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Building a "Typical Year" from averaging daily-hourly data over several years

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Paul MAUGER on 8 May 2021
Edited: dpb on 10 May 2021
Ia ora na,
I have to build a "Typical Year" of solar GHI data. For that, I got an hourly dataset, spanning over almost 5 years. What I need would be to average GHI value for any Hour in a Day, of any Day in any Year (not Day in Month). For exemple, if I have :
2016-01-01 09:00:00 150
2016-01-01 10:00:00 300
2016-02-01 09:00:00 400
2017-01-01 09:00:00 250
2018-01-01 09:00:00 200
I should get something like :
01 09:00:00 200
01 10:00:00 300
32 09:00:00 400
Because Jannuary 1st of 2016, 2017 and 2018 are the "same" day, whereas 1st of February isn't.
In the end, I should get a 365*24 rows (or more likely : 366*24 rows as I got in my dataset years 2016 and 2020 which are leap years with Feb. 29th in it).
I arranged my dataset in a matLab timetable format with variable named DATE_TIME and GHI. Attached file provided for exeample has been cutted down from 2016/01 to 2018/06.

Accepted Answer

dpb on 9 May 2021
Edited: dpb on 10 May 2021
OK, the conversation in the other thread turned into more interesting one than I initially anticipated; I thought it was just a very simple syntax of using grouping variables; turns out it's a little more in a couple of areas.
First, I was thinking there was a DOY() builtin function with the datetime class to return the serial calendar day of the year; turns out there's not at least thru R2020b.
So, first one has to generate an appropriate grouping variable; then there's the Q? of how to handle leapyears to get a 365-day year summary instead of 366. There's more in that in some ways, too...
My initial answer was (using variable names supplied by Paul in the other thread comment first posted)--
MUS_TT.Hour = hour(MUS_TT.DATE_TIME); % hour of day grouping variable
MUS_TT.DOY =(MUS_TT.DATE_TIME); MUS_TT.DOY.Format='DDD'; % duplicate time; format as DOY
MUS_TT.DOY = str2double(string(MUS_TT.DOY)); % convert display DOY to double
TYP_YEAR = varfun(@mean,MUS_TT,"InputVariables",'GHI',"GroupingVariables",{'DOY','Hour'});
The above returns the right(*) averages, but over a 366-day year because the data table includes leap years.
Paul then, at my recommendation, cleaned out all the Feb-29 data from the original table and then regenerated the DOY variable. But, of course (after reflection and being kicked in the shins with reality) this still generated a 366-day result because, just because there is no data there, the DATE_TIME variable was still the actual datetime value of the corresponding date and so the resulting DOY reflects that date--changing the format doesn't change the value. Obvious in retrospect, but I overlooked it initially thinking would eliminate by not having the data. Wrong! of course.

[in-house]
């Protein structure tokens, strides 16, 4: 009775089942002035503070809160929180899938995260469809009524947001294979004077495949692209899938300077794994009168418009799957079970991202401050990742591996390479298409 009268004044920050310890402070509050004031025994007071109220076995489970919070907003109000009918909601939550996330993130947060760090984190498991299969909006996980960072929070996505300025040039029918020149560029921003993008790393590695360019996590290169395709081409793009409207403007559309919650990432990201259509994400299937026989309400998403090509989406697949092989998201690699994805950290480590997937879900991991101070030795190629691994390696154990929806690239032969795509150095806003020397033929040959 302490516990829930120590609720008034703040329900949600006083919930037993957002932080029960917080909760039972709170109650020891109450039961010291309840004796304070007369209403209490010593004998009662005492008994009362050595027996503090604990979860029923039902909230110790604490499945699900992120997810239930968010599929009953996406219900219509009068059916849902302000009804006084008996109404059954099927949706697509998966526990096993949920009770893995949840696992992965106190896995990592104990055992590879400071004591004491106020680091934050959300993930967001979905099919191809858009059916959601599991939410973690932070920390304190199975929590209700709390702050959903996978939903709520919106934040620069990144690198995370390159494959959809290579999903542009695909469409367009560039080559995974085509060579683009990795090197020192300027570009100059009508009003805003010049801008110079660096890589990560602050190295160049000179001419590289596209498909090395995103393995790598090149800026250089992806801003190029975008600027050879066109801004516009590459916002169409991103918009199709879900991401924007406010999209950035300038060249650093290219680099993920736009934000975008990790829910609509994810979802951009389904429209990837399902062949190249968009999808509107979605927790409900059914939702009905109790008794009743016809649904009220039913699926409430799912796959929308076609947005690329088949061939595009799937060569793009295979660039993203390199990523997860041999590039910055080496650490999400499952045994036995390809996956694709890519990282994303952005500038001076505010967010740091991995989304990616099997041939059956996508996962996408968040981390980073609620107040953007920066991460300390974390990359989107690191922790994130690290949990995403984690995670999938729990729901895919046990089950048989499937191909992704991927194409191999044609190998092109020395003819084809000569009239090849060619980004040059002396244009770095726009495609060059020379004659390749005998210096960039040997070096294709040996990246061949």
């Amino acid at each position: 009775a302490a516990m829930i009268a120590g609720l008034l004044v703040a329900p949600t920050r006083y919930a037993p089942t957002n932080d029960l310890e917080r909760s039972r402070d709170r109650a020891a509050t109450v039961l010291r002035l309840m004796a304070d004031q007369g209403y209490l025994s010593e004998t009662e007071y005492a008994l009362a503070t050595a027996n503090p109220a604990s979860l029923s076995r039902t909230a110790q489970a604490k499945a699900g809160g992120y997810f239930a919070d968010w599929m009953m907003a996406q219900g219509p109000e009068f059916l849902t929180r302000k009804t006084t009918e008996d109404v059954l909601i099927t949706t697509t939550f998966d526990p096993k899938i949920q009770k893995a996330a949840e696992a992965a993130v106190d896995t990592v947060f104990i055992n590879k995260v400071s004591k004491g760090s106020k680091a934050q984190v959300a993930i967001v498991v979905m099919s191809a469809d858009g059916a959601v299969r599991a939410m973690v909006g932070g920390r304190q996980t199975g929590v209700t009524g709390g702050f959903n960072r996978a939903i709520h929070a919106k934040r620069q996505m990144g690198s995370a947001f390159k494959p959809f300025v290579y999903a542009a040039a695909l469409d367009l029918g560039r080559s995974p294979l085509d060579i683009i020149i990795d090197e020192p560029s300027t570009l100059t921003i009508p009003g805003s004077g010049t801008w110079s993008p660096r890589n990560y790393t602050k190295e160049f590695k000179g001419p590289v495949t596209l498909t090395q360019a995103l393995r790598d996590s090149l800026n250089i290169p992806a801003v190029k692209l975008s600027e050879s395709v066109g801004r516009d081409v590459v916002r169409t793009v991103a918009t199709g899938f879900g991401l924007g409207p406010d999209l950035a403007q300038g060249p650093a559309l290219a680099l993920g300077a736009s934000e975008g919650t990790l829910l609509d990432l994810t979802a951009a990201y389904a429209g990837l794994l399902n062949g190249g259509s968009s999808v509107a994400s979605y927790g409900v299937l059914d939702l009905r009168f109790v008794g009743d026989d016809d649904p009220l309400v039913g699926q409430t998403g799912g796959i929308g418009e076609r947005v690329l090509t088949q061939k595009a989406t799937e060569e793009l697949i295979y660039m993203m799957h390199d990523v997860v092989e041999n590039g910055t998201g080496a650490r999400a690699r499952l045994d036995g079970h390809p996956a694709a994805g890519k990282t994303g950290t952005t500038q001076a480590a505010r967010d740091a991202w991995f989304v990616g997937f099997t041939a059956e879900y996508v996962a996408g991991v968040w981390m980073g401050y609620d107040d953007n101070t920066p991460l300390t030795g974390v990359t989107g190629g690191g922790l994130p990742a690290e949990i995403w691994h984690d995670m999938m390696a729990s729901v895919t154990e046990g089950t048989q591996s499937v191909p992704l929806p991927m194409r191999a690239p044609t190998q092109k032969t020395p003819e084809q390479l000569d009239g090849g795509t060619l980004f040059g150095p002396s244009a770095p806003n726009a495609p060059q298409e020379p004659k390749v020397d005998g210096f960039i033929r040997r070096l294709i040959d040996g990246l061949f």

The solution is one of two options -- the simplest coding-wise, and that also uses the Feb-29 data by "smooshing" it in with Feb-28 is to add/subtract calyears(1) to/from each year that is a leap year in the data--
MUS_TT.DOY =(MUS_TT.DATE_TIME); MUS_TT.DOY.Format='DDD'; % duplicate time; format as DOY
MUS_TT.DOY(isleapyr(year(MUS_TT.DOY)))=MUS_TT.DOY(isleapyr(year(MUS_TT.DOY)))+calyears(1); % make non-leap year year
MUS_TT.DOY = str2double(string(MUS_TT.DOY)); % convert display DOY to double
Now DOY will range 1:365 as adding a calyear to a datetime date of 29-Feb will keep the time field unchanged but limit the day value to the maximum allowable number of days in the month for the year. IOW, 29-Feb-2016 HH:MM:SS --> 2-Feb-2017 HH:MM:SS and datetime then "knows" there are only 28 days in Feb that year so March 1 is day 59, not day 60.
If don't want to include the data for the leap years at all, then still must do the above to get the right DOY count to have only 365 days in the grouping variable as well as remove the data from the table before applying varfun.
IFF one had complete data records for every year and all began at the first hour of the year, then one could just populate the DOY grouping variable with 1:365 for each repeated by the number of samples per day, but that's fraught with special cases if any data are missing or the sample rate isn't precisely uniform, etc., etc. While a little of a pain to have to make the above fixup, it's not dependent upon anything except getting the non-leapyear year into the datetime field first.
(*) For a paricular definition of "right". The two leap years will push all their data past Feb 28 down one day from the non-leap years so the averages, while technically correct given the real DOY for every year, aren't precisely what is wanted which is that March 1 should line up for all years, whether leay year or not.
  1 Comment
dpb on 9 May 2021
OBTW, another inexplicably missing utility...
>> type isleapyr
function is=isleapyr(yr)
% returns T for input year being a leapyear
% dpozarth -- from dark ages; modified to handle new datetime class
if isdatetime(yr), yr=year(yr); end

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